- would like to see greater pro-active work with regards to helping European nations out of their problems. I've previously stated that I'd like a closer examination of each state (SWOT style analysis which is actually done to a certain extent already by various bodies/consultancies) so that we could basically figure out where/how they fit into the union. Something else I'd like to see more work done on is a break down of exactly how they fit in with other union countries and the rest of the world. This would be similar to a risk analysis (and subsequent asset allocation) that is often conducted between private investors and financial advisors. In this case, it would occur at the national level. Depending on the state of their economy and the governments need/desire to maintain stability/grow we can then set about determining the best way forward with regards to controlled risk/investments. Curious to know what is the spending breakdown of a truly healthy economy is though?
- I believe in the benefits of globalisation (lower costs, better product, a unique solution, etc...) but only to a certain extent. I believe that there are certain industries that are critical to the functioning of every country and should be maintained locally (up until a certain point). These include food/agriculture, advanced research and development, manufacturing, construction, health, and defense. Some of these have to do with security, others quite simply because once you lose them it's likely going to take heavy subsidies to bring them back up once they are shut down. It also acts as a hedge (by providing stability) against international problems should they arise even if it may come at the cost of slightly lower growth rates over the medium/long term.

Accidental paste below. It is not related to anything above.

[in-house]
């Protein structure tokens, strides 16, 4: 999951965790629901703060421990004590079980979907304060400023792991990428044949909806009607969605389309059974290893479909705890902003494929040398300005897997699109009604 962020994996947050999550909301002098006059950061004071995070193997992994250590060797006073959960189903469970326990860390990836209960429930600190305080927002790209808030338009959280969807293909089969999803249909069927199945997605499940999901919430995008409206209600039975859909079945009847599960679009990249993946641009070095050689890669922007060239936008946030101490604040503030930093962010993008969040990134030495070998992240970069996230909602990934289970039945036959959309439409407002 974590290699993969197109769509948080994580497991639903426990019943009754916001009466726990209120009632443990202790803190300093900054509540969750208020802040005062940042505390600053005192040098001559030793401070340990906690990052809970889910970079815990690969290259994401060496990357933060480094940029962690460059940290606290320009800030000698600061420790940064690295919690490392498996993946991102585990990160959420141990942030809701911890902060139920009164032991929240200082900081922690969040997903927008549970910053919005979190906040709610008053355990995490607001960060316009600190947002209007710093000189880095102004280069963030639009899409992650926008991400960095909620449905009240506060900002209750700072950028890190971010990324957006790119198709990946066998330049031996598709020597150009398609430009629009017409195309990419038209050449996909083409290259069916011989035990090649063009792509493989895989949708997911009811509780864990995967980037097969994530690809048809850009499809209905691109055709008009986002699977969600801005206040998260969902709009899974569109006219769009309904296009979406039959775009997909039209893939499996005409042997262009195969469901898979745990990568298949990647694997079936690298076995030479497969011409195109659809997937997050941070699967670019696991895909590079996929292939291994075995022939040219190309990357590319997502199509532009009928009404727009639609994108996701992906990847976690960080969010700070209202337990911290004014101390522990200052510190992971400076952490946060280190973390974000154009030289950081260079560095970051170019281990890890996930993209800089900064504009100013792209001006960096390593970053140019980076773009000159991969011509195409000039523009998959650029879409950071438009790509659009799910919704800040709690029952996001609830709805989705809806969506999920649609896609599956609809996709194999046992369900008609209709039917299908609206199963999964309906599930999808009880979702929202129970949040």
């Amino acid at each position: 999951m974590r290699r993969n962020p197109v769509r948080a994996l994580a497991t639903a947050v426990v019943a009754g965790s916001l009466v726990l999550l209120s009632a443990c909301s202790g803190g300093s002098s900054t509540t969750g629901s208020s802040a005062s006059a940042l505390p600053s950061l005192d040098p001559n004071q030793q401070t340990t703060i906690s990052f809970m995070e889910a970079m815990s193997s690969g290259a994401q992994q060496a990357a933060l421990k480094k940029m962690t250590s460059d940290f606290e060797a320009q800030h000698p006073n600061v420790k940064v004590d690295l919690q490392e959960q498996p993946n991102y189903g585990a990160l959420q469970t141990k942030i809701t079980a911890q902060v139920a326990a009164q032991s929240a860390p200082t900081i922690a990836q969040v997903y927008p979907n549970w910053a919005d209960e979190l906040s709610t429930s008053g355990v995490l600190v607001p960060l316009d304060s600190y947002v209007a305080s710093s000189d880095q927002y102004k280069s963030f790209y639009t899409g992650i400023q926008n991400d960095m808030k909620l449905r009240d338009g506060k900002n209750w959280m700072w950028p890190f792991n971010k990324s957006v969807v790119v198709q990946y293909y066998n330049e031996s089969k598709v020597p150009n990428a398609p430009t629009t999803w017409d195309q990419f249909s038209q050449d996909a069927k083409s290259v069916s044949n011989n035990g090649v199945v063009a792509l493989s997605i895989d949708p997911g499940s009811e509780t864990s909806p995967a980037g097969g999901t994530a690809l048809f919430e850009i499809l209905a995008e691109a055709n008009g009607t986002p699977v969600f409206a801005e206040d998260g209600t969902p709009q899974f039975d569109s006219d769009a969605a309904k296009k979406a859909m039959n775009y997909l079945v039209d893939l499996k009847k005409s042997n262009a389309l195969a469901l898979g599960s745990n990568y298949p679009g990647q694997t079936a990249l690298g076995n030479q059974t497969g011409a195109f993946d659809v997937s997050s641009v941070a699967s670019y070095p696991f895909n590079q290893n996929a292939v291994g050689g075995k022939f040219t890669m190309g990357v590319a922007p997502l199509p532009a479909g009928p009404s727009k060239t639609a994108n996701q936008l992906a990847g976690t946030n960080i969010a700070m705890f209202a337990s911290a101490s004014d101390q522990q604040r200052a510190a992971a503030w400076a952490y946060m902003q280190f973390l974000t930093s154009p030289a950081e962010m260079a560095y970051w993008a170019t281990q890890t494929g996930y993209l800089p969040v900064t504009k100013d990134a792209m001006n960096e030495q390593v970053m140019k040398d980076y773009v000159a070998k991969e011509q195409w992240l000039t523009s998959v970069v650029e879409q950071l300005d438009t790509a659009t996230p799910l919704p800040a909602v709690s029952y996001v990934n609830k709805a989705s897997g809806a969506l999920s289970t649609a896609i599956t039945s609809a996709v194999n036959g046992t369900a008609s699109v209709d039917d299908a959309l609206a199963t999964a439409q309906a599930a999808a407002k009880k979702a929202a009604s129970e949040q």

- further thought with regards to multi-tiered EU?